The headline in the Sunday Times of London was spectacular: Lennon Funded Terrorists and Trotskyists. It was also erroneous. ABC News and other US media presented their own garbled versions of the story. But behind the errors lies a fascinating and significant story about a renegade former intelligence officer for MI5, the British intelligence agency, named David Shayler. Shayler is one of those rare establishment whistleblowers; he went public in 1997 with his outrage over the abuse of power he saw while working for MI5.
One of the things he saw was an MI5 file on Lennon, and he told the Sunday Times--and anybody else who'd listen--what was in it: reports describing Lennon's financial support for left-wing groups in Britain in the late sixties, along with a copy of the lyrics to Lennon's song "Working Class Hero" written in what appeared to be Lennon's own handwriting.
Shayler made these revelations along with a much more serious claim: that British intelligence plotted to assassinate Libyan leader Muammar el-Qaddafi. Shayler was then forced to flee from Britain to avoid prosecution under that country's draconian Official Secrets Act. The French government put him in prison while the British tried to extradite him; eventually he was freed, and he now lives in Paris. If he sets foot in Britain he will be jailed as a traitor (he has a website: www.shayler.com).
The Sunday Times somehow failed to consider the possibility that the MI5 files Shayler described contained erroneous information. Shayler says the files contained reports that Lennon made large contributions in the late sixties to the Irish Republican Army and the Workers' Revolutionary Party, whose best-known member was Vanessa Redgrave--the "terrorists and Trotskyists" of the headline. These reports are almost certainly false. Lennon never had anything to do with the WRP, widely regarded as the looniest group on the left. In the late sixties Lennon was friendly with the International Marxist Group, who published the underground Red Mole, edited by Tariq Ali and Robin Blackburn, which had a completely different political orientation from the WRP. A former member of the WRP executive committee, Roger Smith, told the London Observer the MI5 information was wrong: "There was absolutely no link between Lennon and us."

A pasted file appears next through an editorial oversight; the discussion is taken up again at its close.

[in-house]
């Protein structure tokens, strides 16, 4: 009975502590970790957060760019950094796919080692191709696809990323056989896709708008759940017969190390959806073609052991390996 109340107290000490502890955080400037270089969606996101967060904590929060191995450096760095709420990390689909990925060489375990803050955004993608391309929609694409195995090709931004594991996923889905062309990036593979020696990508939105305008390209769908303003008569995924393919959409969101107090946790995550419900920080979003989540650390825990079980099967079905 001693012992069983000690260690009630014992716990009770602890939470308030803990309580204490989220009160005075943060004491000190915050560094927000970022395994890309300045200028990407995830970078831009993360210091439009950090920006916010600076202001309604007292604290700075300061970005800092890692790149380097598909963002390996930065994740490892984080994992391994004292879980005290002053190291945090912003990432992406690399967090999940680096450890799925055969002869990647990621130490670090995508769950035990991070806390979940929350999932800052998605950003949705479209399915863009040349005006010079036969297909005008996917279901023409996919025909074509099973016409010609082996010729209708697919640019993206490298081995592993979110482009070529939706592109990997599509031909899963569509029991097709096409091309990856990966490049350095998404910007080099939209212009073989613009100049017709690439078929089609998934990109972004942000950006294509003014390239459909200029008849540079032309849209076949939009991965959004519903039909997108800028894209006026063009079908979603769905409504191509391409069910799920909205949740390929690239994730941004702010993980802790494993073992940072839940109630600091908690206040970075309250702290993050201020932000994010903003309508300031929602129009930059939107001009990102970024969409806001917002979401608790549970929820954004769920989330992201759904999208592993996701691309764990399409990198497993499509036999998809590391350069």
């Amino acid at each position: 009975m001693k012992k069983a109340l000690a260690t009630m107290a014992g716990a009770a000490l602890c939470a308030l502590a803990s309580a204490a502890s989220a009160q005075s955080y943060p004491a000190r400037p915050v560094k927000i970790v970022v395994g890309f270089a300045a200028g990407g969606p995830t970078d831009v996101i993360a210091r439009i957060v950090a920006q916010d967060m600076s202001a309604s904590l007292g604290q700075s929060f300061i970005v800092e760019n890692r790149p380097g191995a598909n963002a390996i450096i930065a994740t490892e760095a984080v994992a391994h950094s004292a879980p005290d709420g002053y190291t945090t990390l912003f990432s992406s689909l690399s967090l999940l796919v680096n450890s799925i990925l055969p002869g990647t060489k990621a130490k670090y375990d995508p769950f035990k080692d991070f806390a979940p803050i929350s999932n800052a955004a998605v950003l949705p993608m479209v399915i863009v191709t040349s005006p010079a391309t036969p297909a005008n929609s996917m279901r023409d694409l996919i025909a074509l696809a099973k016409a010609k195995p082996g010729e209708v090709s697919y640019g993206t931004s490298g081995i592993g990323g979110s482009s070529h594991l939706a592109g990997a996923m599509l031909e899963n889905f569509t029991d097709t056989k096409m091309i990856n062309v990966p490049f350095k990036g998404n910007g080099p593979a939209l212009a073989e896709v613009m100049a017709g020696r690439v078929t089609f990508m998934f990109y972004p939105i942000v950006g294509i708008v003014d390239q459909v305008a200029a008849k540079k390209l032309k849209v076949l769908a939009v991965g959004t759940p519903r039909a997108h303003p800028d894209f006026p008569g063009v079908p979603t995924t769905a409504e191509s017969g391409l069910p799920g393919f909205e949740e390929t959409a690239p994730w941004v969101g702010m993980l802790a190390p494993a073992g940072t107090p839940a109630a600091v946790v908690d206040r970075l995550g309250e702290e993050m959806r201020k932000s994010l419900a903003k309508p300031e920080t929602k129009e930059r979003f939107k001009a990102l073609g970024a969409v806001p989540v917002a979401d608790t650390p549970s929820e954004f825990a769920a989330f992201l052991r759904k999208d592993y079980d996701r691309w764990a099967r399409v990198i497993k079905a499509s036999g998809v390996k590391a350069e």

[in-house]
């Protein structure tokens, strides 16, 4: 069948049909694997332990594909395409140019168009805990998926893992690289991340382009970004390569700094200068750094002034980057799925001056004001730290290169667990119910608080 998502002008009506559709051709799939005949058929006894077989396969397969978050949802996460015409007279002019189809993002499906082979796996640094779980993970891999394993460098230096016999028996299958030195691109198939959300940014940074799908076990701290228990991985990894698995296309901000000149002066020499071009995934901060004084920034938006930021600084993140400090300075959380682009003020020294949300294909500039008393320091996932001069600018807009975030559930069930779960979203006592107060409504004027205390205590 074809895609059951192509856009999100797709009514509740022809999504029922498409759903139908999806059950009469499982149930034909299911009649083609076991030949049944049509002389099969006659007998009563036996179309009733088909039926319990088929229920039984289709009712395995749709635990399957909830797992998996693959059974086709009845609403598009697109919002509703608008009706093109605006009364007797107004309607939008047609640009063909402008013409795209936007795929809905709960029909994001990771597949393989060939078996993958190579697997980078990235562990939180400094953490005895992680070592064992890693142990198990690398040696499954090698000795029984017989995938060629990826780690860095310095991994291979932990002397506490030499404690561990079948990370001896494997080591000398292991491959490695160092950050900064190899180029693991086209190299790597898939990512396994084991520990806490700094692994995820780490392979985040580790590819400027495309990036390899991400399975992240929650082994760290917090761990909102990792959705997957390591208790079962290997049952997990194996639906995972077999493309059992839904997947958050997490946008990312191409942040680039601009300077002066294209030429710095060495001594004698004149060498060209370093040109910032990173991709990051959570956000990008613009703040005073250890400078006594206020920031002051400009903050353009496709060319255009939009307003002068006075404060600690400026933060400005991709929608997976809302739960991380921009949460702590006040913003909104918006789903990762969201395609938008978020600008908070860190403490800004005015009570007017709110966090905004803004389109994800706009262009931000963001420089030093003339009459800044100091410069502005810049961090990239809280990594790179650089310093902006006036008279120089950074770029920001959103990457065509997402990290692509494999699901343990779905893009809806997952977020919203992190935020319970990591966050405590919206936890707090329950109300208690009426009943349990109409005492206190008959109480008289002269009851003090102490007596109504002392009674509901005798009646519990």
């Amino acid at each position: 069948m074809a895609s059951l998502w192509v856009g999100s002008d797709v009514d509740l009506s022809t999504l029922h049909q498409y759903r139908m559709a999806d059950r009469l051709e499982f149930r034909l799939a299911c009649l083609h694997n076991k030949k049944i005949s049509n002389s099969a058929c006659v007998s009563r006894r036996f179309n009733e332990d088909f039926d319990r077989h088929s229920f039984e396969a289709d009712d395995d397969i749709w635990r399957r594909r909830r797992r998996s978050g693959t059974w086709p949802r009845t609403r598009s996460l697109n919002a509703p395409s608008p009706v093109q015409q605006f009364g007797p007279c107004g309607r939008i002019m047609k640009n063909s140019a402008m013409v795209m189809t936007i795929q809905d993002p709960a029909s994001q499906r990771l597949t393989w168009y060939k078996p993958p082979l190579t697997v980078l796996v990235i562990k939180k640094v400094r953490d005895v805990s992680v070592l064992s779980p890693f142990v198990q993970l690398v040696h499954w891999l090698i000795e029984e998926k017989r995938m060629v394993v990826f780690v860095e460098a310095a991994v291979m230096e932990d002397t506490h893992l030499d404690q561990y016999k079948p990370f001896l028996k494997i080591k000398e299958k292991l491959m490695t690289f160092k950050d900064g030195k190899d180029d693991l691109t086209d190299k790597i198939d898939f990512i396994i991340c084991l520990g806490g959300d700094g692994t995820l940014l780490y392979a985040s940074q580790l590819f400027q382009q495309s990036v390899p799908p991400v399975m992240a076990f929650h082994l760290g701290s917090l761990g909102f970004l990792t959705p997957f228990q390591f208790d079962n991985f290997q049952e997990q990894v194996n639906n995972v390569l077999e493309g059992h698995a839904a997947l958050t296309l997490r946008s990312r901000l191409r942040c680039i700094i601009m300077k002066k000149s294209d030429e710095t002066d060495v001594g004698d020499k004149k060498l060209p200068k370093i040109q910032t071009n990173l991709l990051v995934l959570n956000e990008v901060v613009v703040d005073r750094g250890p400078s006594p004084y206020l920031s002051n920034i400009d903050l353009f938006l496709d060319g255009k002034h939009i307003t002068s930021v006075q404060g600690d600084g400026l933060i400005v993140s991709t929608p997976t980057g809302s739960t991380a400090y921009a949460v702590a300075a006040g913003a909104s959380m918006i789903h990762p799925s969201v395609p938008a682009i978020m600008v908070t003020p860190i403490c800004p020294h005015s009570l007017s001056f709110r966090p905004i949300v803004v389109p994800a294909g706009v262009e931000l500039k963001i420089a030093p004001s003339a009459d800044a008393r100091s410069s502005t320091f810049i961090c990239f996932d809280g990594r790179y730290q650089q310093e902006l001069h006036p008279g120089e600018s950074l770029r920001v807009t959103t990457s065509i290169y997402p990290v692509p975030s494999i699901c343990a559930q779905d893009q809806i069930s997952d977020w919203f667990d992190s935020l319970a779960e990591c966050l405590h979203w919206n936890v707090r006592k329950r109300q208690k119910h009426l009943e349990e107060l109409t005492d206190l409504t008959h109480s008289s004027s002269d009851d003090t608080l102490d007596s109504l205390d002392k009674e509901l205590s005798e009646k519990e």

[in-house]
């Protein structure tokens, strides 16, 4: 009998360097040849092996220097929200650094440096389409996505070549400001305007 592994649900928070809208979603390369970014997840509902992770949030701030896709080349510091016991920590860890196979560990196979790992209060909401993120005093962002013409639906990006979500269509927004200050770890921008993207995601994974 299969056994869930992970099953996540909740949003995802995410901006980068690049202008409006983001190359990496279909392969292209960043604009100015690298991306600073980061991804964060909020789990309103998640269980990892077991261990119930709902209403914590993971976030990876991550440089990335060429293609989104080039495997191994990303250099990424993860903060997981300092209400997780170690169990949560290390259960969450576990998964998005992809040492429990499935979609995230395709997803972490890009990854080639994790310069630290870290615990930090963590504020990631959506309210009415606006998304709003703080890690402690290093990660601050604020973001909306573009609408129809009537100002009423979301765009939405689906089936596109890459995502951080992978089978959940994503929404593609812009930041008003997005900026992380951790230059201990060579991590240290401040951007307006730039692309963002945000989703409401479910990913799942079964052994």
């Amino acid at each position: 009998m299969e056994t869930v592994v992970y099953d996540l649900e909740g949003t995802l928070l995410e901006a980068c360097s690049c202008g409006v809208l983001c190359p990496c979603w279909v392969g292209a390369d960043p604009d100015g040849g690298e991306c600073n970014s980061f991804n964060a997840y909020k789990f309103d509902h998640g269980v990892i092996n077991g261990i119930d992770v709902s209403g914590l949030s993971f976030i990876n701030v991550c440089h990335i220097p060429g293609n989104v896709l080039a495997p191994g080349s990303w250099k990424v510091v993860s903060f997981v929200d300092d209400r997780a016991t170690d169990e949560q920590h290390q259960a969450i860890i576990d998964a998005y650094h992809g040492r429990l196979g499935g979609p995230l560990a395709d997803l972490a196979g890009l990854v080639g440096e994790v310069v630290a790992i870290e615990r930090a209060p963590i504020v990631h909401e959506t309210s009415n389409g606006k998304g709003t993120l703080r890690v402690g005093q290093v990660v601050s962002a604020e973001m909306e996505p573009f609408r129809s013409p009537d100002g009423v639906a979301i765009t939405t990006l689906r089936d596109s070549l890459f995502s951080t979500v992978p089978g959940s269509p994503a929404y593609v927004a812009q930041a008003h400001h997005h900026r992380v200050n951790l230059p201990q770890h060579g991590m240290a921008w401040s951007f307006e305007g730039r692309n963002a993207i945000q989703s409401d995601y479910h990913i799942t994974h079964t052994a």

Whether Lennon provided financial support to the IRA is a bit more complicated. Lennon was an outspoken supporter in the late sixties and early seventies of what he called "Irish civil rights." He joined protest marches in London organized by the Troops Out movement and appears in a well-known photograph marching in a demonstration carrying a sign that said Red Mole/
For the IRA/Against British Imperialism. After British troops shot and killed thirteen people in Northern Ireland in 1972 on Bloody Sunday, Lennon wrote and recorded a song, "Luck of the Irish," and sang it at a demonstration in New York. But Yoko Ono recently denied that he ever contributed money to the IRA. Even if he had, it was a lawful act at the time. It wasn't until the British government passed the Prevention of Terrorism Act in 1974 that support for the IRA was criminalized.
Shayler's description of MI5 information about Lennon is relevant to the Freedom of Information litigation here over the Lennon FBI file (I'm the plaintiff, represented by the ACLU of Southern California). In 1997 the Clinton Administration released all but ten documents from the Lennon file [see Wiener, "Give Peace a Chance," October 20, 1997]. The FBI has told the courts that those ten contain national security information provided by a foreign government intelligence agency. The FBI refuses even to release the name of that government. Shayler recently provided a declaration for US courts describing the MI5 documents he has seen.
At a hearing in US District Court in Los Angeles on February 18, Judge Brian Robbins ordered the FBI to release two letters to the FBI from the unnamed foreign government--presumably Britain--requesting that the Lennon information it provided remain confidential. The FBI has twenty-eight days to comply or appeal. Justice Department attorney Thomas Caravallo says they are likely to appeal to defend the principle that national security documents from a foreign government should be kept secret.
In this case, however, because of David Shayler, we know the information being withheld. We know it consists of thirty-year-old reports on the political activities of a dead rock star. We also know that the information is erroneous, at least in part. Instead of legitimate national security issues, these pages--like the pages of the Lennon FBI file that have already been released--document an abuse of power by the government, engaged in illegitimate surveillance of dissidents engaged in lawful political activities.
Why is Lennon in the headlines after all these years? He personified the dreams of the sixties. "Imagine no more countries," he sang. The establishment press in Britain, led by the Murdoch-owned Sunday Times, seems intent on discrediting him. Apparently the battles of the sixties are not over.
Jon Wiener (JMWiener@uci.edu) is the author of Gimme Some Truth: The John Lennon FBI Files (California).